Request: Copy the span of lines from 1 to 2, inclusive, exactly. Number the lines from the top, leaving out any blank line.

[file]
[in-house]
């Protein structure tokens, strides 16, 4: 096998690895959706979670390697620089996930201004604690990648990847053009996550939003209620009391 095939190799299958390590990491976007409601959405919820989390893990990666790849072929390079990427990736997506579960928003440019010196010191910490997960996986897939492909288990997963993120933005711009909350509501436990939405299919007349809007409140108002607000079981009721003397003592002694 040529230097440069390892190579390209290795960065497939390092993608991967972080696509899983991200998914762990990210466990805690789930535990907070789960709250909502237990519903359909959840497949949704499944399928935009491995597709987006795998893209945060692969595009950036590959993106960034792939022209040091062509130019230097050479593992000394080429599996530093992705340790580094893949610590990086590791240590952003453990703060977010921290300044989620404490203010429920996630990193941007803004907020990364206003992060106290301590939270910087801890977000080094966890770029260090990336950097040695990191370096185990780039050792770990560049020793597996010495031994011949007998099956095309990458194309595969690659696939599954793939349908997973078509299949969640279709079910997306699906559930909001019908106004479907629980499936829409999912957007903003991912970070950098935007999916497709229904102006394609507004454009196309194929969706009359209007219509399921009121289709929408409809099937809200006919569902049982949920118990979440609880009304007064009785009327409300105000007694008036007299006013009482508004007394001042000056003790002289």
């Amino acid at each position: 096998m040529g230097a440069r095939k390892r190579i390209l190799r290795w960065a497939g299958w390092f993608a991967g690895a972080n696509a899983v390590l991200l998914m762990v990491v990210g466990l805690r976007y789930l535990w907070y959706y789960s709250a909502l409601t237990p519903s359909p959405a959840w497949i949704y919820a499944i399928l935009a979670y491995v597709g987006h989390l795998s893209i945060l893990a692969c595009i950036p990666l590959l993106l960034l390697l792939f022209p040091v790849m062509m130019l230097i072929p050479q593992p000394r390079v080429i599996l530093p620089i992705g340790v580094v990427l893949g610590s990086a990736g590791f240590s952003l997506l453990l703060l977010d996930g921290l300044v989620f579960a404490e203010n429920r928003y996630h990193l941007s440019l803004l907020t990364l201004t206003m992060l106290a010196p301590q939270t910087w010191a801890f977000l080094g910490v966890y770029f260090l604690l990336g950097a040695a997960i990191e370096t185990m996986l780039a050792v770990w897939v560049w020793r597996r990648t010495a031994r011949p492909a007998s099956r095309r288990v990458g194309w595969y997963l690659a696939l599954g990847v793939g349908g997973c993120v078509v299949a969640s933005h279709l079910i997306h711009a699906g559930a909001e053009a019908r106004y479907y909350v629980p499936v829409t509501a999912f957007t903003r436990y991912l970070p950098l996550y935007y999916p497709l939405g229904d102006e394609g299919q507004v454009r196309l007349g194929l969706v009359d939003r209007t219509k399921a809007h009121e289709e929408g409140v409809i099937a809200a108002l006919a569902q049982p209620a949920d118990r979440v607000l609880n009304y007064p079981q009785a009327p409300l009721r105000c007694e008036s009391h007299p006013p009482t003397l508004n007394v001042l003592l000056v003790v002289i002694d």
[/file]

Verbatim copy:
[in-house]
């Protein structure tokens, strides 16, 4: 096998690895959706979670390697620089996930201004604690990648990847053009996550939003209620009391 095939190799299958390590990491976007409601959405919820989390893990990666790849072929390079990427990736997506579960928003440019010196010191910490997960996986897939492909288990997963993120933005711009909350509501436990939405299919007349809007409140108002607000079981009721003397003592002694 040529230097440069390892190579390209290795960065497939390092993608991967972080696509899983991200998914762990990210466990805690789930535990907070789960709250909502237990519903359909959840497949949704499944399928935009491995597709987006795998893209945060692969595009950036590959993106960034792939022209040091062509130019230097050479593992000394080429599996530093992705340790580094893949610590990086590791240590952003453990703060977010921290300044989620404490203010429920996630990193941007803004907020990364206003992060106290301590939270910087801890977000080094966890770029260090990336950097040695990191370096185990780039050792770990560049020793597996010495031994011949007998099956095309990458194309595969690659696939599954793939349908997973078509299949969640279709079910997306699906559930909001019908106004479907629980499936829409999912957007903003991912970070950098935007999916497709229904102006394609507004454009196309194929969706009359209007219509399921009121289709929408409809099937809200006919569902049982949920118990979440609880009304007064009785009327409300105000007694008036007299006013009482508004007394001042000056003790002289």